In maths, you will, at many times, confront statements in the form “X $\Leftrightarrow$ Y” or **“X if and only if Y.”** These statements are actually **two** “if, then” statements. The following statement, “X if and only if Y,” is logically **equivalent** to the statements “If X, then Y” and “If Y, then X.” One more method for thinking about this kind of explanation is an **equality** between the statements X and Y: so, whenever X holds, Y holds, and whenever Y hold, X holds.

Assume the example: “**x is even** $\Leftrightarrow$ **x2 is an integer**“. Statement **A** says, “x is even,” whereas statement **B** says, “x2 is an integer.” If we get a quick revision about what it suggests to be **even** (simply that x is a multiple of 2), we can see with ease that the following two statements are **identical**: If x=2k is proved to be even, then it implies x2=2k2=k is an integer, and we know that x2=k is an integer, then x=2k so n is **proved** to be even.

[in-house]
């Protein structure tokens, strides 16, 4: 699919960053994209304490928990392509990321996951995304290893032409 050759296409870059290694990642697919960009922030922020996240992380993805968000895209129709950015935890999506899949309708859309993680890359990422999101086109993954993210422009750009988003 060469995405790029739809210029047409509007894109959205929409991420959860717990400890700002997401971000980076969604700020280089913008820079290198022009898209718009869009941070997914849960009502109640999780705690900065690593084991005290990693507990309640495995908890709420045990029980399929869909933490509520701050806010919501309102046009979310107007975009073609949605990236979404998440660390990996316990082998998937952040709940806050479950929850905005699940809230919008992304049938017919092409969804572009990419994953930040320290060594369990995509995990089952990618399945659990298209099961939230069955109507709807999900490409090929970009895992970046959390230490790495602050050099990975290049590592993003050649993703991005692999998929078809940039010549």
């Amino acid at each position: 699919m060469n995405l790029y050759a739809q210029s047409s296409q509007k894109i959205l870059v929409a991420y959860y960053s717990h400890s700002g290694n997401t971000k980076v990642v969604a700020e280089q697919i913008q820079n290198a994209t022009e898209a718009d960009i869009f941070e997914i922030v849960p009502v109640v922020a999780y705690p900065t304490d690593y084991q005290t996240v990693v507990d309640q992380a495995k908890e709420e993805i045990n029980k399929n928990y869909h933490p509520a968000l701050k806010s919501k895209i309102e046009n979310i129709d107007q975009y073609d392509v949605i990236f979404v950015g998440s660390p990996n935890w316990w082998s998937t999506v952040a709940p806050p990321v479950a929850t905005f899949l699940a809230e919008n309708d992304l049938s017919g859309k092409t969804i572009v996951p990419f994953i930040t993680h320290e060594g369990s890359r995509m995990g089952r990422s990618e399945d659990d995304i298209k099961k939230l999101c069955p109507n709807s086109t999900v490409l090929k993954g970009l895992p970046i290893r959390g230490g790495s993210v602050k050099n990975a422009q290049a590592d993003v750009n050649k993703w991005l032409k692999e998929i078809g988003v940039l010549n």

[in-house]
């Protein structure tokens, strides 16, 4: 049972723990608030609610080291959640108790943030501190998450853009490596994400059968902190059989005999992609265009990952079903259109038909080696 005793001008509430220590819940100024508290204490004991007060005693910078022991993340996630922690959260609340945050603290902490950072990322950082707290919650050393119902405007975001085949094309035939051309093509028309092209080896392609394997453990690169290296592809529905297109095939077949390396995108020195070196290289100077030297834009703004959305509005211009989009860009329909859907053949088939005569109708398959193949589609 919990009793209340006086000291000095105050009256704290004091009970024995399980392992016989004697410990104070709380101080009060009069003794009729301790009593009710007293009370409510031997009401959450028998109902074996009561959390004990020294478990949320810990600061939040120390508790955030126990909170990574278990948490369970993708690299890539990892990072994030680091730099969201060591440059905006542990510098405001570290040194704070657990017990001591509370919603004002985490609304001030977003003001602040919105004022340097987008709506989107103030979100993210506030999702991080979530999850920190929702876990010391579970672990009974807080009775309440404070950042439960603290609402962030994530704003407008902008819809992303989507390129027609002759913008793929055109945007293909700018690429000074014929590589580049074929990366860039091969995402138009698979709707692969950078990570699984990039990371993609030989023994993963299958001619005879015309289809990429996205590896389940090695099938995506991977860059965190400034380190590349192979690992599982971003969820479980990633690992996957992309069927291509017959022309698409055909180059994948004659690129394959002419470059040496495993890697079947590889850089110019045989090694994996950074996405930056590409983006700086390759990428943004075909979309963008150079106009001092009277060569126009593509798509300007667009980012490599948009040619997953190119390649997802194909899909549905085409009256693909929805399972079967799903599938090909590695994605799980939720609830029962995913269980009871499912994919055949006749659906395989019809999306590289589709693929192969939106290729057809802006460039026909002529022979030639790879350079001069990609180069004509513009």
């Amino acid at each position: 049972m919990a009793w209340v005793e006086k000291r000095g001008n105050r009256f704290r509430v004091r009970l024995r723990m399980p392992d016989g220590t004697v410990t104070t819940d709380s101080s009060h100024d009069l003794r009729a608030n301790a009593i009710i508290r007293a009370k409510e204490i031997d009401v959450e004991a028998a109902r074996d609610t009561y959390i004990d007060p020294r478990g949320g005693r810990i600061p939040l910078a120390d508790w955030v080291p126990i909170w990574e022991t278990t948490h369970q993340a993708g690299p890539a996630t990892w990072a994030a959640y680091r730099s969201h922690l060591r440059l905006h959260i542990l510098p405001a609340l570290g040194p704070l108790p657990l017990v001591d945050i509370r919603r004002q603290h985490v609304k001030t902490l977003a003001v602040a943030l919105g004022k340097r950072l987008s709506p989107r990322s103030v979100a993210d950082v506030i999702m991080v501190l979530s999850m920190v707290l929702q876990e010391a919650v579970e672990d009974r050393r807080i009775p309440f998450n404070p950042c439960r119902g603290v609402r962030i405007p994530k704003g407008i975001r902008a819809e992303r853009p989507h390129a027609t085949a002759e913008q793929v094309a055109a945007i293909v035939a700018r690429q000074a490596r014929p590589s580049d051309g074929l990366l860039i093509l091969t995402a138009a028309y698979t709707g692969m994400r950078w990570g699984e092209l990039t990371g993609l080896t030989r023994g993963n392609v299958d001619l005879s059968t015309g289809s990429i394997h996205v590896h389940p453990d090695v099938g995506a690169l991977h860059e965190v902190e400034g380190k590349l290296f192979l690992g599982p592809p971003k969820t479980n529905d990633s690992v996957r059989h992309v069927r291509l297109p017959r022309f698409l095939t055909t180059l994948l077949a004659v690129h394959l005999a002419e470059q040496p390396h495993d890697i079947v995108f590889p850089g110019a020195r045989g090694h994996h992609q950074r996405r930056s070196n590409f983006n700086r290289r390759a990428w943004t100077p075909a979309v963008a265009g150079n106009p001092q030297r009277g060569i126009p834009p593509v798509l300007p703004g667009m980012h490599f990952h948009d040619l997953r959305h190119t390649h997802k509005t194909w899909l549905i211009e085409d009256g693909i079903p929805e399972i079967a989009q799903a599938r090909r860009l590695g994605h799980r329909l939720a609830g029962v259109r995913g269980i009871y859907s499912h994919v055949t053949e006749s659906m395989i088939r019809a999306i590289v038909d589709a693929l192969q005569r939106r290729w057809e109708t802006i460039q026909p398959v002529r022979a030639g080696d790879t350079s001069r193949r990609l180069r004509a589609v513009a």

In day-to-day use, a statement which is in the form “**If A, then B**,” in some cases, means “**A if and only if B.**” For example, when people agree on a deal, they say, “If you agree to sell me your car for 500k, then I’ll buy from you this week” they straightaway mean, “I’ll buy your car if and only if you agree to sell me in 500k.” In other words, **if you don’t agree on 500k, they will not be buying your car from you**.

In geometry, the validation or proof is stated in the **if-then** format. The “if” is a **condition or hypothesis**, and if that condition is met, only then the second part of the statement is **true**, which is called the **conclusion**. The working is like any other **if-then statement.** For illustration, the statement “If a toy shop has toys for two age groups and 45 percent of toys in the shop are for 14 or above years old, then 55 percent of the toys in the shop are for 13 and fewer years old.” The above statement concludes that **“55 percent of the toys in the shop are for 13 and fewer years old.”**

## A implies B

In maths, the statement **“A if and only if B”** is ** very** different from